Who was the first that forged the deadly blade? Of rugged steel his savage soul was made - Tibullus
For such a ubiquitous piece of kit, a sword is a remarkably hard thing to define - we can say for certain that it is a bladed weapon made of metal, but beyond that things become hazy. In general a sword will consist of a blade (the damage dealing part), a hilt (the handle) and a crossguard (between the two).
How long should the blade be? When does a blade become too big for a dagger and become a shortsword (or, indeed, a regular sword)? Just how long is a longsword? The answer will vary, depending on your era and culture - and very probably upon the metallurgical skills and fighting doctrine of the wielder. Anything shorter than a couple of feet (about 60cm) is probably a shortsword at best.
How many cutting edges should the blade have, and should they be straight or curved? Some cultures prefer a single cutting edge, others a double edged weapon and in some cases there have been things called swords with no cutting edge at all but a sharp point for thrusting. Sharp edged swords may or may not have a stabbing point. Curvature of the blade is also culturally dependant. The sabre, scimitar and katana are all curved, single edged swords, whereas most medieval European swords are straight, double edged blades - consideration will show that a curved, double edged blade is probably a waste of the swordsmith's time. Either kind may be made with or without a stabbing point but a rapier or an estoc would be an example of a point-only blade.
How many hands should the weapon be operated by and how long should the handle be? Again, this is a cultural question - some swords are designed to be used with one hand, others with two and some can be used with one or two hands and the length of the hilt will vary accordingly but when a long handled sword becomes a short handled glaive is a matter of opinion. Even when a sword is known to be operated with two hands, where the hands are put can vary - most late era two handed swords feature a foregrip on the ricasso1 to which the user can move a hand so as to grip the sword for more efficient thrusting. Whether weapons like the falx and rhompia are best classified as swords, glaives or some other category remains debatable.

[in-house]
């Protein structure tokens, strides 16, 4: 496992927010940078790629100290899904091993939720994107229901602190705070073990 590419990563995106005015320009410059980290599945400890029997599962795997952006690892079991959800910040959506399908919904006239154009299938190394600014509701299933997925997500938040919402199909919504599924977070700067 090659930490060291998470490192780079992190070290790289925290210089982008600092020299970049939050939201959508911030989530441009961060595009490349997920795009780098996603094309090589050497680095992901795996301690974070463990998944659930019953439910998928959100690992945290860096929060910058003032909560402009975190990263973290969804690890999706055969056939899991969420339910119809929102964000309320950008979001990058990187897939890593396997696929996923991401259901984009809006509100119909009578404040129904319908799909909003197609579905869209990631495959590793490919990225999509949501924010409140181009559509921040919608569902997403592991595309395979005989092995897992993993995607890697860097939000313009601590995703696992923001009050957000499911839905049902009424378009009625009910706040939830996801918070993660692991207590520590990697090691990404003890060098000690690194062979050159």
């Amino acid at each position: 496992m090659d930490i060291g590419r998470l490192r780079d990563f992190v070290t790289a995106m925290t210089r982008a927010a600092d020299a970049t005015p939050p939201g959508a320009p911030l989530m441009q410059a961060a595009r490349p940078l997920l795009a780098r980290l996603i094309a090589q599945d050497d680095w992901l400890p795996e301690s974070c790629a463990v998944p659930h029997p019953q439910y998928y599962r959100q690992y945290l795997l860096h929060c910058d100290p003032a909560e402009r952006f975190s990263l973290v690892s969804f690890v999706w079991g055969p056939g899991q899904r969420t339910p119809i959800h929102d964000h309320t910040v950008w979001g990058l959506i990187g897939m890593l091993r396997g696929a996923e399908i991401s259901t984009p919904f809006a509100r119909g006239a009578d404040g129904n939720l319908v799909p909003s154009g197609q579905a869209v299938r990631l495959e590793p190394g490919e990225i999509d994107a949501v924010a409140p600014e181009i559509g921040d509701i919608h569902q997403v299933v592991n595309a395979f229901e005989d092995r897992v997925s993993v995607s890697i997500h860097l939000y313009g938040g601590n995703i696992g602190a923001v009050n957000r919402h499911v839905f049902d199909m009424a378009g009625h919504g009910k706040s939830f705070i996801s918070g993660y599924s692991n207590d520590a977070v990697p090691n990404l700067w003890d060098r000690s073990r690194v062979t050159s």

We can say for sure that the earliest sword-like weapons seem to occur about 3300 BC in central Anatolia, but these don't seem to lead to anything very swordlike until the late bronze age due the difficulty of forging any blade longer than a couple of feet in early bronzes. Swords, in one form or another, have been with us ever since, but most sources will agree that a good sword needs to be made of steel. If a better choice of metal exists, it has yet to be discovered.
Also - and for reference - the longitudinal groove (or in some cases grooves) found on some sword blades is not a "blood groove" as the Victorians seem to have persuaded themselves, nor does it have any function in making the sword easier to pull out of your opponent if you manage to get it stuck in them (another apparently common myth). It's called a fuller (after the tool used to construct it) and its purpose is to lighten the blade, allowing a larger weapon to be made with the same mass of metal, working in a similar manner to an I-beam in structural engineering.
The sword is, typically a versatile weapon but relatively expensive and hard to use well - in many places it has been the mark of the professional fighting man and/or the aristocrat whilst the levy or common soldier was armed with a spear or, in later eras, a firearm. Certainly the sword, unlike most other weapons, is entirely without civilian applications and is purely a weapon, and that alone may be enough to give it a unique character.
Extremely well-made swords — especially ones associated with famous heroes or great deeds — may acquire names. Famous swords of fantasy include King Arthur's Excalibur and Gandalf's Glamdring. In the real world, the mysterious Ulfbert swords appear to have had a significant reputation in the "Viking" era2. As high status items, swords are generally ahead of the curve when it comes to being made into magical weapons - indeed, it's relatively rare for a sword using culture to spawn any other kind of legendary magical weapon3.
The sword also has some significance in the practice of ritual magic - in some traditions it serves as a group aspect of the athame, attuned to the element of fire and representing the "male principle" as the "spear counterpart" of the cauldron.
Besides magical ritual, the sword can also be used as a symbol of temporal authority and/or military command - partly due to its associations with "professional warrior" status and partly as a syndoche for armed force in general - and thus ceremonial swords may well be paraded before or flourished by rulers on state occasions. The sword may also symbolise the authority to punish (thus taking the same role as the axe in the Roman fasces) - and this may be taken to its logical conclusion in the Executioner's Sword.
Game and Story Use
- Most RPGs make swords unrealistically heavy and cheap and seem to regard them as entry level weapons. They should be none of these things.
- Arguably a sword that was as heavy as one in many RPG rule sets could be fairly cheap, but only because it would be very nearly unusable.